Postcard from NYC - Meet the Directors

Co-director Hannah Wolf shares discoveries about the process of creating the second phase of EARTH (a play about people) with fellow directors Harry Poster and Jeremy Pickard

Could you speak a bit about your role as directors (and how there came to be a team of you?)

My role as co-director comes from a place of constantly changing, adapting to the needs of the project and rooms as they arise.  As one of the few members of the Phase 2 team who was creating with international teams in Phase 1, this process has been about finding the balance, between what the NYC ensemble is creating and what the Satellite Teams have made and where their interests lie. There are a lot of voices in the physical and virtual room for this show and directing this phase on some days is about marrying vision and on some days about marrying ideas and on some days about marrying voices and on most days it's a mix of those three. We're still figuring out what this project is, and this development process has been a huge step forward in uncovering the play. Is there a team of Hannah? I'm not sure about that, the Team of Hannah constantly shifts between directions I want to keep discovering and the directions that the event is going in. 

How have you worked with both the remote teams, and the participants of EARTH in NYC?
I was Team Leader for Romania for Phase one, where we took the Superhero Clubhouse guidelines for EARTH and created an hour long show based from that. We sent NYC one scene to use in their version for Phase 1 and we've used that same scene for Phase two, but in communication about changes, movement and thoughts. Phase two was about honing what had already been made. For Team China, they originally sent a video for phase 1, but have now scratched that and sent us an entire new scene and material to work with. This phase has been  very collaborative, for teams like China; Team China would propose something, we would discuss and edit the scene in the room, and send back a new proposal. And vice versa. 

What have you discovered about this blend of working remotely and together in the same space?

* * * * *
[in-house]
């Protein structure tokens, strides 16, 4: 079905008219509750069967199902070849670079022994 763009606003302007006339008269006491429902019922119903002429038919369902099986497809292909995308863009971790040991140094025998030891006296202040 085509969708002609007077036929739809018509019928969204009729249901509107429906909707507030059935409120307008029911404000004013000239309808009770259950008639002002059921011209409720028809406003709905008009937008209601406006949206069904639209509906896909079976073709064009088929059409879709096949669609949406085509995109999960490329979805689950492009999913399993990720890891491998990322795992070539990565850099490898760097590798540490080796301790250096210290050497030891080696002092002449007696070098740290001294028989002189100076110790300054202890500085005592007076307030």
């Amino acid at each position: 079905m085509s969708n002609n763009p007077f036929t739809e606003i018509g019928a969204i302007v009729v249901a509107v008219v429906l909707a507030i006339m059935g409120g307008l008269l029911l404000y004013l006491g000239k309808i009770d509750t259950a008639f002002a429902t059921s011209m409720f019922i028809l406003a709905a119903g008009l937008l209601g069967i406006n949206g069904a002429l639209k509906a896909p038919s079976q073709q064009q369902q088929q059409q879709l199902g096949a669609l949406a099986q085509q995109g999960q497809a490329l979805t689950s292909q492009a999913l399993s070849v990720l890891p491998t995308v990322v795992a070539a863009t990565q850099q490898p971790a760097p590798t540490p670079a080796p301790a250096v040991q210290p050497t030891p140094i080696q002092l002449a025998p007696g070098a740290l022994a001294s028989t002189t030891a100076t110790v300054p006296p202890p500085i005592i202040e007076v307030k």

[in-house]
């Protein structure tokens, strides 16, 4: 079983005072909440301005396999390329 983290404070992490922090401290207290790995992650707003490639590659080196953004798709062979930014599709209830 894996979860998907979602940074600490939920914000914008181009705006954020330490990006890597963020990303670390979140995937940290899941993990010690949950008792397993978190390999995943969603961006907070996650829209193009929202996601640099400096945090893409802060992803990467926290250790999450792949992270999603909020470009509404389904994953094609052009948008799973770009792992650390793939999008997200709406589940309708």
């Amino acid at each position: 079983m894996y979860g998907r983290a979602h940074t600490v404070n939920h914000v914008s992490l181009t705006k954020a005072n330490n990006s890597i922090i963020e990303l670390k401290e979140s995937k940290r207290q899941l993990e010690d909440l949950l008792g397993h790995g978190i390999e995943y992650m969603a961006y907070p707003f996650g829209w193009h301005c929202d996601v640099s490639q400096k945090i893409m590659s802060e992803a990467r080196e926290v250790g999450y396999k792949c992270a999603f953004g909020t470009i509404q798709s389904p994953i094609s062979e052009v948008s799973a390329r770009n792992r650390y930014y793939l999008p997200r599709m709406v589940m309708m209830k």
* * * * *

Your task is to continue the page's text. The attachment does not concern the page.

The internet is my best friend and time zones are my worst. It's been an interesting process, trying to contact people over email, messenger, international texting, youtube, skype and whatever other interfaces we can find. China often blocks google and gmail, so continuing the conversation with Team China has proven difficult, logistically. Trying to communicate dance, the feeling of the room and emotions through text and video (often with collaborators who speak English as a second language) means we have to find a new set of vocabulary.

How does the decentralized nature of the project and your roles as co-directors create opportunities and challenges?
The decentralized nature of this project is great and challenging. As a director, it's rare to get such an in depth look into another's process, to bounce ideas back and forth and back again and have every choice questioned. It's nice to get that constant feedback and it keeps me on my toes in the rehearsal process. It's challenging, because besides there being at least 3 voices in the room (not counting the 8+ playwrights), it took us a little to figure out what Phase 2 was about, what story we were trying to tell with this workshop and what holes there are in the story telling that we need to address. The beauty of this project is that the different aesthetics and scripts and movement made by so many diverse artists match the goal of the piece: it's a play about people and because of that, it's a bunch of very different plays, created by very different people, inside of our larger framing device. 

Postcard from Perth

Team Leader Christina Pickard shares discoveries from Australia 

Briefly introduce yourself. 

I am Christina Pickard, (slightly!) older sister of Jeremy, captain of Superhero Clubhouse. I lived in London, UK for over a decade before making the move to my husband's hometown of Perth, Western Australia in January 2013. I was an actress until my mid-20s but have spent the past 5-7 years as a wine writer/educator, focusing particularly on 'natural' wines made with little-to-no chemical intervention in the vineyards or winery. I have very much enjoyed working on Earth, particularly with my brother, my oldest artistic collaborator! It was nice not to talk/write about wine for once, and to get back to my 'creative roots'!

How did you approach the topic of overpopulation?
It's so easy to get bogged down by the sheer size of such a theme (both literally and metaphorically!) and to create some preachy diatribe on the impending doom of earth and its inhabitants. But Jer and I both felt it would be much more engaging to explore the smaller picture. Seeing as I am expecting my first baby in October, I focused on a very personal approach to this vast topic by covering issues like my hopes and fears about parenthood, inner conflicts about bringing yet another human into the world, along with the paradox of creation versus destruction taking place right on my own street thanks to rapid population growth. This more personal focus hopefully makes the scene easier to connect with as well as creating a microcosm reflecting the much bigger picture.
How did the impending arrival of your first child influence your thought process as you approached creating work for the piece?
I think it was the other way around! Creating this piece actually influenced my thoughts on having a child and forced me to think more about what's really happening. It may seem strange considering the physical changes all pregnant women go through, along with the acquiring of 'stuff' and the inevitable 'baby talk' that occurs around you, but it's all-too-easy to become disconnected with the reality that you are growing a human being inside you. So really, I have the piece to thank for helping better connect me with this crazy life-changing experience!